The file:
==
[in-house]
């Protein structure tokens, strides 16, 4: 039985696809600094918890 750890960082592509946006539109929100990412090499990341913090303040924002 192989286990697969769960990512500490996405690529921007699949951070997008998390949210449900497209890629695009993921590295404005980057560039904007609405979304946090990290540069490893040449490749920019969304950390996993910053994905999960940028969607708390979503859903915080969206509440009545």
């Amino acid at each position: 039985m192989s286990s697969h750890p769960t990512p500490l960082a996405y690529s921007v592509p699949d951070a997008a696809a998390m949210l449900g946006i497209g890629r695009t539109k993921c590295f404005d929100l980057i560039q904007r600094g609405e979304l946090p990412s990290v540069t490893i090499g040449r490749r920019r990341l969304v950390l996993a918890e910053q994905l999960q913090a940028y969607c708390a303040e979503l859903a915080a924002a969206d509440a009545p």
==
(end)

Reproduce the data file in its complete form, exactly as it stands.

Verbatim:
[in-house]
């Protein structure tokens, strides 16, 4: 039985696809600094918890 750890960082592509946006539109929100990412090499990341913090303040924002 192989286990697969769960990512500490996405690529921007699949951070997008998390949210449900497209890629695009993921590295404005980057560039904007609405979304946090990290540069490893040449490749920019969304950390996993910053994905999960940028969607708390979503859903915080969206509440009545």
């Amino acid at each position: 039985m192989s286990s697969h750890p769960t990512p500490l960082a996405y690529s921007v592509p699949d951070a997008a696809a998390m949210l449900g946006i497209g890629r695009t539109k993921c590295f404005d929100l980057i560039q904007r600094g609405e979304l946090p990412s990290v540069t490893i090499g040449r490749r920019r990341l969304v950390l996993a918890e910053q994905l999960q913090a940028y969607c708390a303040e979503l859903a915080a924002a969206d509440a009545p």